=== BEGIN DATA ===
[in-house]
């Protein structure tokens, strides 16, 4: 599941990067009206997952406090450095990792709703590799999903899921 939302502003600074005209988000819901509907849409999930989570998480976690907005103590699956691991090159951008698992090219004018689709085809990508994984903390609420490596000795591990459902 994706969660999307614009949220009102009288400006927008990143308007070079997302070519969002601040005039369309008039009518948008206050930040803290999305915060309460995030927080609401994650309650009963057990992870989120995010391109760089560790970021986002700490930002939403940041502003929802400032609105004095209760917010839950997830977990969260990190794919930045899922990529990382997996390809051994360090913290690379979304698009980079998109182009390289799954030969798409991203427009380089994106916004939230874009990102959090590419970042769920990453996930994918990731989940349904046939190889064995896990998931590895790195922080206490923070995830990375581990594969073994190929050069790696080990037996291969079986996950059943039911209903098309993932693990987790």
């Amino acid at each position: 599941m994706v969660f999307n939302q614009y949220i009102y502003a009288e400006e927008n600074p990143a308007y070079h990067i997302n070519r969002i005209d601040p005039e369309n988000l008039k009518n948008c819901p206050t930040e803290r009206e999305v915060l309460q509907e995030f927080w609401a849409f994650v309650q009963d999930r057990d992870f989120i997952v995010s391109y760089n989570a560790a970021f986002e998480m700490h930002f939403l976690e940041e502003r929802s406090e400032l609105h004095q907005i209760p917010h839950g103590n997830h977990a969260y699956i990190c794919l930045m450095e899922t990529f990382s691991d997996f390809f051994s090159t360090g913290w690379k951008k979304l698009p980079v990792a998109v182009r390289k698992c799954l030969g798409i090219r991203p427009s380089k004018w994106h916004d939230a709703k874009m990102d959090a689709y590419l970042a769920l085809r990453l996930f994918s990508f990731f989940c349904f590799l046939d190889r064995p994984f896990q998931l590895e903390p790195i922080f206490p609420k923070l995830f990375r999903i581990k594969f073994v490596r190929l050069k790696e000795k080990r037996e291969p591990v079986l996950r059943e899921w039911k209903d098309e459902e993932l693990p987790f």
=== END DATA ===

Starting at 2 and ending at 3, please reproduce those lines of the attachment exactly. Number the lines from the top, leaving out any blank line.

């Protein structure tokens, strides 16, 4: 599941990067009206997952406090450095990792709703590799999903899921 939302502003600074005209988000819901509907849409999930989570998480976690907005103590699956691991090159951008698992090219004018689709085809990508994984903390609420490596000795591990459902 994706969660999307614009949220009102009288400006927008990143308007070079997302070519969002601040005039369309008039009518948008206050930040803290999305915060309460995030927080609401994650309650009963057990992870989120995010391109760089560790970021986002700490930002939403940041502003929802400032609105004095209760917010839950997830977990969260990190794919930045899922990529990382997996390809051994360090913290690379979304698009980079998109182009390289799954030969798409991203427009380089994106916004939230874009990102959090590419970042769920990453996930994918990731989940349904046939190889064995896990998931590895790195922080206490923070995830990375581990594969073994190929050069790696080990037996291969079986996950059943039911209903098309993932693990987790």
């Amino acid at each position: 599941m994706v969660f999307n939302q614009y949220i009102y502003a009288e400006e927008n600074p990143a308007y070079h990067i997302n070519r969002i005209d601040p005039e369309n988000l008039k009518n948008c819901p206050t930040e803290r009206e999305v915060l309460q509907e995030f927080w609401a849409f994650v309650q009963d999930r057990d992870f989120i997952v995010s391109y760089n989570a560790a970021f986002e998480m700490h930002f939403l976690e940041e502003r929802s406090e400032l609105h004095q907005i209760p917010h839950g103590n997830h977990a969260y699956i990190c794919l930045m450095e899922t990529f990382s691991d997996f390809f051994s090159t360090g913290w690379k951008k979304l698009p980079v990792a998109v182009r390289k698992c799954l030969g798409i090219r991203p427009s380089k004018w994106h916004d939230a709703k874009m990102d959090a689709y590419l970042a769920l085809r990453l996930f994918s990508f990731f989940c349904f590799l046939d190889r064995p994984f896990q998931l590895e903390p790195i922080f206490p609420k923070l995830f990375r999903i581990k594969f073994v490596r190929l050069k790696e000795k080990r037996e291969p591990v079986l996950r059943e899921w039911k209903d098309e459902e993932l693990p987790f």